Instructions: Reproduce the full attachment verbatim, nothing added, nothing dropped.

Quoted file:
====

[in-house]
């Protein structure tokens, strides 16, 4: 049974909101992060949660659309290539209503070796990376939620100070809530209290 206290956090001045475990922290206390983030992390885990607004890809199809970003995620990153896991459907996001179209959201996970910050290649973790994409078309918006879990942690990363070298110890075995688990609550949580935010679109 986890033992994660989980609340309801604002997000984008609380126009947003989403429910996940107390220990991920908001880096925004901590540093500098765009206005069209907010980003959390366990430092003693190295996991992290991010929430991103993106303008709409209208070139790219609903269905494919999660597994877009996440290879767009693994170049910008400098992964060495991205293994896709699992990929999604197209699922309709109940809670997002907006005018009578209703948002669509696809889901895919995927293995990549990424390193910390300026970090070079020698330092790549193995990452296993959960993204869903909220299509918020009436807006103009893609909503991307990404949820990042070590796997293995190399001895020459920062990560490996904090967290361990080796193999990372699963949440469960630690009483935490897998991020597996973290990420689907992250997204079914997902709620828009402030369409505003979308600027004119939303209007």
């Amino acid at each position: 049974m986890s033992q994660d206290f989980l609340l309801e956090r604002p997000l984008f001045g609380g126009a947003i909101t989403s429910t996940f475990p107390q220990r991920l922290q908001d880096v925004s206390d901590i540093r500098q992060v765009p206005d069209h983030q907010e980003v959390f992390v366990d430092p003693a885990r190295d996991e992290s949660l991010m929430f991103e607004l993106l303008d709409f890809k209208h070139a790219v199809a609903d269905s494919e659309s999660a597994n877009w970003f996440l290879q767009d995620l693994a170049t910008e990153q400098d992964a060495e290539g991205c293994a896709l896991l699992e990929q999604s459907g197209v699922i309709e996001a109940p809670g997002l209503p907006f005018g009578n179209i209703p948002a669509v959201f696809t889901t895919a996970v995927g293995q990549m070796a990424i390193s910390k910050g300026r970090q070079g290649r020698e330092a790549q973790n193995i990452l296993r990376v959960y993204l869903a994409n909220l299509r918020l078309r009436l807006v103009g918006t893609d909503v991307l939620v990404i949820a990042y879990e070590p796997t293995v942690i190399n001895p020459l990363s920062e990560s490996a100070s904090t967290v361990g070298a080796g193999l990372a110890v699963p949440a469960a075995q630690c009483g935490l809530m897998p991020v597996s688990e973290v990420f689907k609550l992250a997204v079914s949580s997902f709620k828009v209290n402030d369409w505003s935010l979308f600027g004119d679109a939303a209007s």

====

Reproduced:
[in-house]
């Protein structure tokens, strides 16, 4: 049974909101992060949660659309290539209503070796990376939620100070809530209290 206290956090001045475990922290206390983030992390885990607004890809199809970003995620990153896991459907996001179209959201996970910050290649973790994409078309918006879990942690990363070298110890075995688990609550949580935010679109 986890033992994660989980609340309801604002997000984008609380126009947003989403429910996940107390220990991920908001880096925004901590540093500098765009206005069209907010980003959390366990430092003693190295996991992290991010929430991103993106303008709409209208070139790219609903269905494919999660597994877009996440290879767009693994170049910008400098992964060495991205293994896709699992990929999604197209699922309709109940809670997002907006005018009578209703948002669509696809889901895919995927293995990549990424390193910390300026970090070079020698330092790549193995990452296993959960993204869903909220299509918020009436807006103009893609909503991307990404949820990042070590796997293995190399001895020459920062990560490996904090967290361990080796193999990372699963949440469960630690009483935490897998991020597996973290990420689907992250997204079914997902709620828009402030369409505003979308600027004119939303209007």
């Amino acid at each position: 049974m986890s033992q994660d206290f989980l609340l309801e956090r604002p997000l984008f001045g609380g126009a947003i909101t989403s429910t996940f475990p107390q220990r991920l922290q908001d880096v925004s206390d901590i540093r500098q992060v765009p206005d069209h983030q907010e980003v959390f992390v366990d430092p003693a885990r190295d996991e992290s949660l991010m929430f991103e607004l993106l303008d709409f890809k209208h070139a790219v199809a609903d269905s494919e659309s999660a597994n877009w970003f996440l290879q767009d995620l693994a170049t910008e990153q400098d992964a060495e290539g991205c293994a896709l896991l699992e990929q999604s459907g197209v699922i309709e996001a109940p809670g997002l209503p907006f005018g009578n179209i209703p948002a669509v959201f696809t889901t895919a996970v995927g293995q990549m070796a990424i390193s910390k910050g300026r970090q070079g290649r020698e330092a790549q973790n193995i990452l296993r990376v959960y993204l869903a994409n909220l299509r918020l078309r009436l807006v103009g918006t893609d909503v991307l939620v990404i949820a990042y879990e070590p796997t293995v942690i190399n001895p020459l990363s920062e990560s490996a100070s904090t967290v361990g070298a080796g193999l990372a110890v699963p949440a469960a075995q630690c009483g935490l809530m897998p991020v597996s688990e973290v990420f689907k609550l992250a997204v079914s949580s997902f709620k828009v209290n402030d369409w505003s935010l979308f600027g004119d679109a939303a209007s």